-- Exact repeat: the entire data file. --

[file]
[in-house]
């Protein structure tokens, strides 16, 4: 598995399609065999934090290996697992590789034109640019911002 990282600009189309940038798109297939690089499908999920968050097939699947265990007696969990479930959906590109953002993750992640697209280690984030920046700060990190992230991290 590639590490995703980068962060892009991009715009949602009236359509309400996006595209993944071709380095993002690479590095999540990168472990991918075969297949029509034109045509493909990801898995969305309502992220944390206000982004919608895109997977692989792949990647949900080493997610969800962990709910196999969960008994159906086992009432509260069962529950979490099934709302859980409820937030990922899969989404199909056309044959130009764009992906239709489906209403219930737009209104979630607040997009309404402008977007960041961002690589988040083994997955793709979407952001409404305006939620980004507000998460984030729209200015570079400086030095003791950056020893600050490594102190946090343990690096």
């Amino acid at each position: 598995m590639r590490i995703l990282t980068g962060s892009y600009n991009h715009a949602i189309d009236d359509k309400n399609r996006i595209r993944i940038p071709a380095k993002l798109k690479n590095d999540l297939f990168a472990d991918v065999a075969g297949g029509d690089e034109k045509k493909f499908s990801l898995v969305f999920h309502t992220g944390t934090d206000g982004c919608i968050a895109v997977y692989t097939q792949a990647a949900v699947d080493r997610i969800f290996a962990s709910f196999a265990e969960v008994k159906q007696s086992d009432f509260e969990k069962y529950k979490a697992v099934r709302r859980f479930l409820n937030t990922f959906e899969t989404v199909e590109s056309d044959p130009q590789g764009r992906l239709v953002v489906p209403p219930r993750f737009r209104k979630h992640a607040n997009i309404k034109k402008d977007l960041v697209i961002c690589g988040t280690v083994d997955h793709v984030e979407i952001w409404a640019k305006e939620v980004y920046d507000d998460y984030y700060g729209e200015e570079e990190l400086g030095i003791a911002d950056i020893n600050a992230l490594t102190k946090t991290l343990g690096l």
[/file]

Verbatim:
[in-house]
């Protein structure tokens, strides 16, 4: 598995399609065999934090290996697992590789034109640019911002 990282600009189309940038798109297939690089499908999920968050097939699947265990007696969990479930959906590109953002993750992640697209280690984030920046700060990190992230991290 590639590490995703980068962060892009991009715009949602009236359509309400996006595209993944071709380095993002690479590095999540990168472990991918075969297949029509034109045509493909990801898995969305309502992220944390206000982004919608895109997977692989792949990647949900080493997610969800962990709910196999969960008994159906086992009432509260069962529950979490099934709302859980409820937030990922899969989404199909056309044959130009764009992906239709489906209403219930737009209104979630607040997009309404402008977007960041961002690589988040083994997955793709979407952001409404305006939620980004507000998460984030729209200015570079400086030095003791950056020893600050490594102190946090343990690096």
């Amino acid at each position: 598995m590639r590490i995703l990282t980068g962060s892009y600009n991009h715009a949602i189309d009236d359509k309400n399609r996006i595209r993944i940038p071709a380095k993002l798109k690479n590095d999540l297939f990168a472990d991918v065999a075969g297949g029509d690089e034109k045509k493909f499908s990801l898995v969305f999920h309502t992220g944390t934090d206000g982004c919608i968050a895109v997977y692989t097939q792949a990647a949900v699947d080493r997610i969800f290996a962990s709910f196999a265990e969960v008994k159906q007696s086992d009432f509260e969990k069962y529950k979490a697992v099934r709302r859980f479930l409820n937030t990922f959906e899969t989404v199909e590109s056309d044959p130009q590789g764009r992906l239709v953002v489906p209403p219930r993750f737009r209104k979630h992640a607040n997009i309404k034109k402008d977007l960041v697209i961002c690589g988040t280690v083994d997955h793709v984030e979407i952001w409404a640019k305006e939620v980004y920046d507000d998460y984030y700060g729209e200015e570079e990190l400086g030095i003791a911002d950056i020893n600050a992230l490594t102190k946090t991290l343990g690096l």